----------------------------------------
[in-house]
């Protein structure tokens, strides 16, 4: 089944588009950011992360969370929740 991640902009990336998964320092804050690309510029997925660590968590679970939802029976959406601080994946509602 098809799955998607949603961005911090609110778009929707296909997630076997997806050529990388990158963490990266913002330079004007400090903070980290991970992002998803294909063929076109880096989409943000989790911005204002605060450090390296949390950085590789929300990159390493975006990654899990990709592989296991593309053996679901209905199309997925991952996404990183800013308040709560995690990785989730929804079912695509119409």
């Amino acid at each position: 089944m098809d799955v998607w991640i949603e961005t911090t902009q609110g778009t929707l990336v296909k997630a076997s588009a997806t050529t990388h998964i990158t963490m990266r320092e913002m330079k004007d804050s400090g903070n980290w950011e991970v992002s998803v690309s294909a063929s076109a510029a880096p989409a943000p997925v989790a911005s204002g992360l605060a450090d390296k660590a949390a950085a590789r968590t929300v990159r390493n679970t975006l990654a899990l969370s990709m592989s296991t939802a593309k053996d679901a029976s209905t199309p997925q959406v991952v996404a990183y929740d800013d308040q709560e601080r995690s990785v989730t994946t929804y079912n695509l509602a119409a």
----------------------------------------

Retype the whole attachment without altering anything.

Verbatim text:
[in-house]
């Protein structure tokens, strides 16, 4: 089944588009950011992360969370929740 991640902009990336998964320092804050690309510029997925660590968590679970939802029976959406601080994946509602 098809799955998607949603961005911090609110778009929707296909997630076997997806050529990388990158963490990266913002330079004007400090903070980290991970992002998803294909063929076109880096989409943000989790911005204002605060450090390296949390950085590789929300990159390493975006990654899990990709592989296991593309053996679901209905199309997925991952996404990183800013308040709560995690990785989730929804079912695509119409």
């Amino acid at each position: 089944m098809d799955v998607w991640i949603e961005t911090t902009q609110g778009t929707l990336v296909k997630a076997s588009a997806t050529t990388h998964i990158t963490m990266r320092e913002m330079k004007d804050s400090g903070n980290w950011e991970v992002s998803v690309s294909a063929s076109a510029a880096p989409a943000p997925v989790a911005s204002g992360l605060a450090d390296k660590a949390a950085a590789r968590t929300v990159r390493n679970t975006l990654a899990l969370s990709m592989s296991t939802a593309k053996d679901a029976s209905t199309p997925q959406v991952v996404a990183y929740d800013d308040q709560e601080r995690s990785v989730t994946t929804y079912n695509l509602a119409a």